We have so many choices in cataract surgery today, and every surgeon has preferences. For me, that means a mix of niche and workhorse IOLs. My workhorse is the AcrySof IQ platform. The science and design behind these monofocal, toric, and multifocal lenses help deliver exceptional outcomes for my patients every day, and they allow me to perform smooth, elegant, and highly predictable procedures.
Aspheric Monofocal Lens
The AcrySof IQ aspheric monofocal lens (Alcon) showed improved functional vision versus a spherical monofocal IOL,1 in large part due to its unique BioMaterial, BioMechanics and BioOptics. Its asphericity is designed to deliver the same total spherical aberration as found in the youthful eye, which helps give patients good contrast sensitivity.2 The AcrySof IQ design and the blue light chromophore has also been reported to help reduce glare during night-time driving.3-5
The crystalline lens increases in sphericity as the eye ages. The spherical aberration of the AcrySof IQ lens combined with the aberration of the cornea returns the eye to its youthful aberration state. The goal for optimal vision is for the total spherical aberrations to be slightly positive at 0.1 μm.2,6
The AcrySof IQ IOL has a haptic design that enables conformation to the shape of the capsular bag with consistent compression force. The results are precise centration, predictable refraction, and stable positioning over the long term.
I consider the AcrySof IQ monofocal the top-of-the-line option in its category, and it is my standard lens of choice. I want a lens that is consistently straightforward to implant in the capsular bag, centers well, and delivers the quality of vision that patients desire. That is exactly what the AcrySof IQ lens does. It makes my patients happy. I’ve used the lens on photographers, painters, and designers, all of whom require a high degree of color appreciation, precision, and sharpness, and I have received positive reviews from these patients.
Toric and ReSTOR Multifocal Lenses
With the same BioMaterial, BioMechanics, and BioOptics benefits as the Acrysof IQ monofocal lens, two other excellent lenses in this line are the AcrySof IQ toric IOL (Alcon) and AcrySof IQ ReSTOR multifocals (Alcon).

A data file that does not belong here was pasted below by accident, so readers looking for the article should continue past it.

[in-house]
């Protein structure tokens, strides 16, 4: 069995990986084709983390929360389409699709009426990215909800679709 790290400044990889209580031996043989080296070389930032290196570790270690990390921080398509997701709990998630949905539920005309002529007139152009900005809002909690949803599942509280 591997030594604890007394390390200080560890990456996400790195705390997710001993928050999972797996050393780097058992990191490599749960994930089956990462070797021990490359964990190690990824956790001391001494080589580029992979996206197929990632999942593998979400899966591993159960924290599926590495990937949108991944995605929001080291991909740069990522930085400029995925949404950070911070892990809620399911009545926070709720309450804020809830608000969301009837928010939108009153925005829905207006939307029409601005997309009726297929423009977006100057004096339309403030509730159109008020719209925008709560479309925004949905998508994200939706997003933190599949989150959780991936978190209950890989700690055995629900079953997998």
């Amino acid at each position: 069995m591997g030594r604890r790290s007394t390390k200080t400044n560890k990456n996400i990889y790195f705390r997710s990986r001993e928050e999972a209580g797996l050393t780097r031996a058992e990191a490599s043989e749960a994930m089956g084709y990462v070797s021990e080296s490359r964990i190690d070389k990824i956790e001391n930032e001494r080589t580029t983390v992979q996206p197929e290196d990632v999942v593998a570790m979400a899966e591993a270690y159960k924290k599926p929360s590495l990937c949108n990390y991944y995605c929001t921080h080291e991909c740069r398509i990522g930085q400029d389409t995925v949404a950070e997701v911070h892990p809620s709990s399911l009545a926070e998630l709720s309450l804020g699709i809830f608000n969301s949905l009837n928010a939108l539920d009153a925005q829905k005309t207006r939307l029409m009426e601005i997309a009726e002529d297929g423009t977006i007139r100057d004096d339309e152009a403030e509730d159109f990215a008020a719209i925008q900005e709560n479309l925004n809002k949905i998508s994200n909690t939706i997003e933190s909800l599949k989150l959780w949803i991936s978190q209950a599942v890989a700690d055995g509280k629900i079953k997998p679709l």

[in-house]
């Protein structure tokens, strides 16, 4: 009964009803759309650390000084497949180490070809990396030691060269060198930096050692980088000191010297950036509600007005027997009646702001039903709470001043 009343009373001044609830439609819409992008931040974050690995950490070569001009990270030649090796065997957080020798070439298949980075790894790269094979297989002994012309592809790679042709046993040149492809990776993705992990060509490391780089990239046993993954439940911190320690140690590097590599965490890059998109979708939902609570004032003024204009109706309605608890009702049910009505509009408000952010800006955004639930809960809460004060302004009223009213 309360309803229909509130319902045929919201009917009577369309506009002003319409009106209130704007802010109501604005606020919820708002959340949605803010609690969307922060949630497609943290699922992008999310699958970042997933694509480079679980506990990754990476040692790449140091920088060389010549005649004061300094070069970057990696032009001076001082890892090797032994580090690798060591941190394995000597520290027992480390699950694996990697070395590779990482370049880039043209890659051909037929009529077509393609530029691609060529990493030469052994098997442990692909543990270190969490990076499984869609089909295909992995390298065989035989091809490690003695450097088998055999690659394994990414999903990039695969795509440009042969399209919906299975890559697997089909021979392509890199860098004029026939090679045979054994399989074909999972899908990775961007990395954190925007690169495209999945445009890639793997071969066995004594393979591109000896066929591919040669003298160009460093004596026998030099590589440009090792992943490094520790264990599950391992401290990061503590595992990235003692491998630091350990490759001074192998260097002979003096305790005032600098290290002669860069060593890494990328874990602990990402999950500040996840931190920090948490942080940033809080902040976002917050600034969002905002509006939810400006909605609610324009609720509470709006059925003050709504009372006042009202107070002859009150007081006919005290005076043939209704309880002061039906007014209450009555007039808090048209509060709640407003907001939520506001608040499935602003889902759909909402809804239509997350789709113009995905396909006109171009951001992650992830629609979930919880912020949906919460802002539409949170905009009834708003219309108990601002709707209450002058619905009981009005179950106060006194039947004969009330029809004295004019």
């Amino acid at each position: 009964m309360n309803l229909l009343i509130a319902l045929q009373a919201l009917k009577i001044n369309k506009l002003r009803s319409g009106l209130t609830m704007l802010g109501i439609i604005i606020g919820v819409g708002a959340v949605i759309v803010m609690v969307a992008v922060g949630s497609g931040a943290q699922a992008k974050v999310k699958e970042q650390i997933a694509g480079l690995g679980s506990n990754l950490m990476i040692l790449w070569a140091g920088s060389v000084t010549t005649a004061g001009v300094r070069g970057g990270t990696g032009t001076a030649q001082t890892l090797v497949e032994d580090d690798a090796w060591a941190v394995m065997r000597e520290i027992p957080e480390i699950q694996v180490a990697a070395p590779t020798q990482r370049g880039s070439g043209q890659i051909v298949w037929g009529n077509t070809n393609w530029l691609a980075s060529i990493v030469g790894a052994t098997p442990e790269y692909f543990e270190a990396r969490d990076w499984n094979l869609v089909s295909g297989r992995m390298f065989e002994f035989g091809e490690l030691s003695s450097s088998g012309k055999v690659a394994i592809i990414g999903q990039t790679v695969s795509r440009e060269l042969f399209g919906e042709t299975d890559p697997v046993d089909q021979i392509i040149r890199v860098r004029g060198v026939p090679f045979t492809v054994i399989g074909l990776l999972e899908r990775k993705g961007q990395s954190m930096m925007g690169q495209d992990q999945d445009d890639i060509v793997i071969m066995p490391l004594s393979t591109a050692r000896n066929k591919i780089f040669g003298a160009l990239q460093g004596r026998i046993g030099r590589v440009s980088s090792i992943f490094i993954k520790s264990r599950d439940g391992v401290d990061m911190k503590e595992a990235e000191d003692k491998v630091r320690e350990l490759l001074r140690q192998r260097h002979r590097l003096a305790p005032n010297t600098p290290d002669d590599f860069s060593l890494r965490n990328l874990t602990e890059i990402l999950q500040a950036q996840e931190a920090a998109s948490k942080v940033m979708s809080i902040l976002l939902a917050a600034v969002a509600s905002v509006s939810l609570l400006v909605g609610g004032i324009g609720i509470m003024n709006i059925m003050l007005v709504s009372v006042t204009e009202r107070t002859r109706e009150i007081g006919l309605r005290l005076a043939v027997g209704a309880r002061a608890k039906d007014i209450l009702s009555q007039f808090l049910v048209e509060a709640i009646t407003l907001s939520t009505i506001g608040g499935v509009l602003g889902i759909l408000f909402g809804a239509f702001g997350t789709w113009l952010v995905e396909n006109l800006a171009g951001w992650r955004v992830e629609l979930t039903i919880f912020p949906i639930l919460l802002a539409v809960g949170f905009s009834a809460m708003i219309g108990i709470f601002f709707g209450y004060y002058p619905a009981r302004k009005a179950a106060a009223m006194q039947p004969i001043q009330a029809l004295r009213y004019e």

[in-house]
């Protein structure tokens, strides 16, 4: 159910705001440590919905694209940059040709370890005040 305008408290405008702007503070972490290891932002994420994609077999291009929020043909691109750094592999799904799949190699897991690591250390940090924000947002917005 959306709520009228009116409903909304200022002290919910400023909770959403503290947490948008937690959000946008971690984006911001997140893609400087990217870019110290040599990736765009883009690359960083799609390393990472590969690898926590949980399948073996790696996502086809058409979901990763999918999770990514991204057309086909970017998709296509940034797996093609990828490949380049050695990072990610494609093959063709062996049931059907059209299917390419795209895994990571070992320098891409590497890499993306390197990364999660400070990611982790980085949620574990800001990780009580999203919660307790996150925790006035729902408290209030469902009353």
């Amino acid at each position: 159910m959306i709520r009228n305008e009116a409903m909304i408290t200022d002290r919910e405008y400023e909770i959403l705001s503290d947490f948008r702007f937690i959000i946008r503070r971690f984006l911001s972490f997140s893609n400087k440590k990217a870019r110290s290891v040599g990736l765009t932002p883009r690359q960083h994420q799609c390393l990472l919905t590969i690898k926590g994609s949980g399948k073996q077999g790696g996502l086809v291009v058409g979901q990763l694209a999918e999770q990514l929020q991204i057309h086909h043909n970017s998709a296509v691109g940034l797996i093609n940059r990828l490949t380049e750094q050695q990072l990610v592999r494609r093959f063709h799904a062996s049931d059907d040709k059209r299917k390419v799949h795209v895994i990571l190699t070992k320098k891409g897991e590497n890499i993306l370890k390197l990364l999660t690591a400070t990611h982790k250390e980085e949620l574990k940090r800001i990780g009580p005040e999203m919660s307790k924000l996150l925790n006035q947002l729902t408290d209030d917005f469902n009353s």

For patients with astigmatism who want to rely less on glasses for their distance vision, I choose the AcrySof IQ toric lens above other torics because of its stability. Like the AcrySof IQ monofocal, the toric lens does not rotate. It remains in its optimal position long term (Figure 1). The AcrySof BioMaterial, a hydrophobic acrylic polymer that is highly biocompatible, offers greater fibronectin bioadhesion than other monofocal lens materials in vitro (Figure 2).7 Fibronectin bioadhesion, combined with other key design features, contributes to the excellent adhesion of this IOL to the capsular bag.
At 6 months, 62% of patients with the AcrySof IQ toric lens had ≤ 0.50 D residual refractive cylinder, while 88% had ≤ 1.00 D.8 In the same period, the lens was within 5° of the intended axis in 81.1% of patients.8 I am confident that the lens will not move. It stays where I place it, and it works. Because the AcrySof IQ toric IOL offers a range of spherical powers (+6.00 D to +34.00 D in half-diopter increments) and cylinder powers (seven, ranging from 0.75 D to 4.11 D), I can use the lens to achieve excellent outcomes for many of my astigmatic patients.
The AcrySof IQ ReSTOR +2.5 IOL with the ACTIVEFOCUS optical design is my lens of choice for patients who want presbyopia correction. The lens has a lot of options, which make it ideal for tailoring treatment to patients’ activities and visual goals. I like to combine the ReSTOR +2.5 with ACTIVEFOCUS design lens and the ReSTOR +3.0 lens for maximum patient benefit. I typically implant the ReSTOR +2.5 with ACTIVEFOCUS design lens in the dominant eye and the ReSTOR +3.0 lens in the nondominant eye. I believe that by using the ReSTOR +2.5 with ACTIVEFOCUS design lens, which is predominantly for distance, in the dominant eye that glare and halo are likely to be reduced due to the aspheric IOL design and excellent contrast sensitivity demonstrated with ReSTOR +2.5 with ACTIVEFOCUS design lens. Anecdotally, I have seen patients complain of less glare and halos with this approach, compared to other IOLs. This will need more rigorous study in the future.